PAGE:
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Haemophilia drug funding could help people in Bucks

NHS England has approved the funding

Published by Mix96 News at 7:55am 1st September 2019. (Updated at 10:52am 1st September 2019) 2-minute read.

Haemophilia drug funding could help people in Bucks

A new drug could help people dealing with haemophilia in Buckinghamshire.

NHS England has approved funding which will see people have treatment less frequently and without intravenous access.

Haemophilia is a rare condition that affects the blood's ability to clot. It's usually inherited, and most people who have it are male.

This means they don't have as many clotting factors as there should be in the blood resulting in them bleeding for longer than usual.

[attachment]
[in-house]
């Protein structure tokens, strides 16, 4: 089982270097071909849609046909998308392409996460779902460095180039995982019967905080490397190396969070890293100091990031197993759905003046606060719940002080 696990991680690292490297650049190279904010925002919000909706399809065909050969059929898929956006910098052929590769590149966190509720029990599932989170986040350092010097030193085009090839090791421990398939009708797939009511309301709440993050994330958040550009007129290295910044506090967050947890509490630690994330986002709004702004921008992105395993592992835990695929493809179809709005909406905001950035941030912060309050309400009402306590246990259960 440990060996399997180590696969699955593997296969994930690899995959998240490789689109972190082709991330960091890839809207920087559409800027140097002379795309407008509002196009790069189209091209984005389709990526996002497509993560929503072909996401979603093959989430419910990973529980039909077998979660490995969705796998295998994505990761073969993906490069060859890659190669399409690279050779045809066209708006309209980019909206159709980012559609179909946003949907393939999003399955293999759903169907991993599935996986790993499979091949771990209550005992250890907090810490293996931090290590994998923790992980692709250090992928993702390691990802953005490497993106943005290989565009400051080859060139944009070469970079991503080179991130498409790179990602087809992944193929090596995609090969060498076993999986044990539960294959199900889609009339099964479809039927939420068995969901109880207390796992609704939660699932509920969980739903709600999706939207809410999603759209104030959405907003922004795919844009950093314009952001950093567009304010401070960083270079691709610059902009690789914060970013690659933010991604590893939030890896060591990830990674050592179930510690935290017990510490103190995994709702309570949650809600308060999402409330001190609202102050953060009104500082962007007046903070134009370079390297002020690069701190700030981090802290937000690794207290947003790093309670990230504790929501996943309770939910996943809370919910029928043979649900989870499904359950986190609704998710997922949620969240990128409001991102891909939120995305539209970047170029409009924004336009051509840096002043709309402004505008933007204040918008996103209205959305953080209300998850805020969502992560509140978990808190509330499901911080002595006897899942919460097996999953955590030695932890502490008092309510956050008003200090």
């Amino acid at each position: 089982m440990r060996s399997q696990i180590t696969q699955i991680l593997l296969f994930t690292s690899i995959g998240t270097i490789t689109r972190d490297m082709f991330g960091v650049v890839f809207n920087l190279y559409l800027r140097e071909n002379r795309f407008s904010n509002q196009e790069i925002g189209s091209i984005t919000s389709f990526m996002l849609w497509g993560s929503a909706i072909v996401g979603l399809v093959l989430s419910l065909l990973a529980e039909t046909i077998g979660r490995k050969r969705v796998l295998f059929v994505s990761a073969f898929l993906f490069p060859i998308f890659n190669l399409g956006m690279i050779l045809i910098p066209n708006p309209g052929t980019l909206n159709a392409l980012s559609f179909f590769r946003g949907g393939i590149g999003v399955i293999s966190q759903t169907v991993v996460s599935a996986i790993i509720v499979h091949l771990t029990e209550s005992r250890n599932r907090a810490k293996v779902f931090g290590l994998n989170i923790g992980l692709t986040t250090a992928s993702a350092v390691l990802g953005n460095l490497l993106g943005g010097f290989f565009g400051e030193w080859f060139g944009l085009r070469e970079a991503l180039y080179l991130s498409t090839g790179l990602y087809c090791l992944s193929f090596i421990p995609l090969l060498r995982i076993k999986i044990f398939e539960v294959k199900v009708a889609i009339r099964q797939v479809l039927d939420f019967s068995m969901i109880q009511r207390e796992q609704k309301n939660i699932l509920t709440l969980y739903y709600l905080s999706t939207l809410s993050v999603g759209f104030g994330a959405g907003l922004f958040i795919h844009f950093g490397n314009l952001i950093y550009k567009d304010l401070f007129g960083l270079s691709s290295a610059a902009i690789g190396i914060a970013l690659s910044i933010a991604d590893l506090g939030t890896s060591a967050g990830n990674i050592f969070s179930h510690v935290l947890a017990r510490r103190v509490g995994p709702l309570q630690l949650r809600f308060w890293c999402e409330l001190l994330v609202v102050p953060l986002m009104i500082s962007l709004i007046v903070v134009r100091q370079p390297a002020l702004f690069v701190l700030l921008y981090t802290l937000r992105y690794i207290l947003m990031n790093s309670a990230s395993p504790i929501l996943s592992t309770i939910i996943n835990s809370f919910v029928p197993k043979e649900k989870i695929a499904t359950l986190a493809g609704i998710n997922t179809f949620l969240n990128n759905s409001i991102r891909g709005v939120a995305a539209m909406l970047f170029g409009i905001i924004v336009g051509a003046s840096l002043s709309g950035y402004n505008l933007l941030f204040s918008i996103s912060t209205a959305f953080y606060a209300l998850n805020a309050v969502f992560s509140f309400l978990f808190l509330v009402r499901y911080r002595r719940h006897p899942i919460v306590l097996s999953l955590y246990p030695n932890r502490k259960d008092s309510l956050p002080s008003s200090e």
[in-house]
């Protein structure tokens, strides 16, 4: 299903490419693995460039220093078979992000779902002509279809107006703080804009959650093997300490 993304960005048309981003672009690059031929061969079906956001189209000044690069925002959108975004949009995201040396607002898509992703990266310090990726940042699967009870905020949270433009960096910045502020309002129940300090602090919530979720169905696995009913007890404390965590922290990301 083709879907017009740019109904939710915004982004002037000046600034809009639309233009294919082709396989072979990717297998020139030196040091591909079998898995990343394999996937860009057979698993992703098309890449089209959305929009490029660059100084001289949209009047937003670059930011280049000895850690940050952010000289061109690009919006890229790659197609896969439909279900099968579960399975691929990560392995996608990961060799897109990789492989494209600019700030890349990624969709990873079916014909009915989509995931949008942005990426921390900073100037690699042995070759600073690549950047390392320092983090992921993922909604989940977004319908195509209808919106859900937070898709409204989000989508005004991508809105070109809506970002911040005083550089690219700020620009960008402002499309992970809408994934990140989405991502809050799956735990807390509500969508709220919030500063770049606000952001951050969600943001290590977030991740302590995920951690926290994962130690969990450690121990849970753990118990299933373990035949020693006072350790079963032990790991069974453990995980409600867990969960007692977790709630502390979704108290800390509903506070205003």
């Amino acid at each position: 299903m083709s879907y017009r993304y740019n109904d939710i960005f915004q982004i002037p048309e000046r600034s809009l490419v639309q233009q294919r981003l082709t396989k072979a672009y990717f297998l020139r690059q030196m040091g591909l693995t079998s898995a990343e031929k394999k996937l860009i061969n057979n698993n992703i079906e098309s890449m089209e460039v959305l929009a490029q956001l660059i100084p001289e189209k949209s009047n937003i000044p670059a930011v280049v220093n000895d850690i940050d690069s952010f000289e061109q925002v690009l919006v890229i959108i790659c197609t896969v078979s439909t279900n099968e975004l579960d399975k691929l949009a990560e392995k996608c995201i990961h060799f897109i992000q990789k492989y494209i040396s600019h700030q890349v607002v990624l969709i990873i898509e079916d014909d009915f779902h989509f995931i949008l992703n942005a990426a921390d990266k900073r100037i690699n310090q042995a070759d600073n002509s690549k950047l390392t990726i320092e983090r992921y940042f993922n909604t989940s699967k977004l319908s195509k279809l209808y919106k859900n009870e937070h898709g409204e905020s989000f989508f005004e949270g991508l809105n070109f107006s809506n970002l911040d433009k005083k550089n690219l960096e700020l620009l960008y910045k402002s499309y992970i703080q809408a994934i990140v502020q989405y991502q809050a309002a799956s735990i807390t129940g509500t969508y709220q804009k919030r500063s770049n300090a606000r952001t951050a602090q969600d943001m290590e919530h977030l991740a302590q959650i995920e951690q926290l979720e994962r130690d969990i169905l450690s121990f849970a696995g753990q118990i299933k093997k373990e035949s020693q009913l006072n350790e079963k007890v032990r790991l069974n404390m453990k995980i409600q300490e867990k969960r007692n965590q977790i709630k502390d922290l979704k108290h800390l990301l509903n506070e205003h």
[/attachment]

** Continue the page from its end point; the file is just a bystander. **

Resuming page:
Dr Gerry Dolan, Consultant Haematologist at St Thomas Hospital, said:

"People with severe haemophilia face many challenges in managing their condition. There is a need for additional treatment options for bleed prevention, so this is a major advance.

"Achieving zero bleeds should be the goal that patients work towards with their doctor. Access to this innovative, preventative treatment could help make that a reality for many."

The new drug will be the only treatment option that can be self-administered by injection under the skin instead of with intravenous access.

Hemlibra would be taken once weekly, every two weeks or every four weeks.

Harry Smith from Aylesbury suffers from the condition and said this treatment will make a massive difference:

"It will have an effect on people like me and people who are slightly older, but I think it will have the biggest effect on the children, the youngsters like me nephew.

"He is two-and-a-half and he has an injection 3 times a week but obviously being 2 he doesn't understand whats going on so its quite traumatic for him and his parents."

In the UK there is more than 7,700 people with Haemophilia. 

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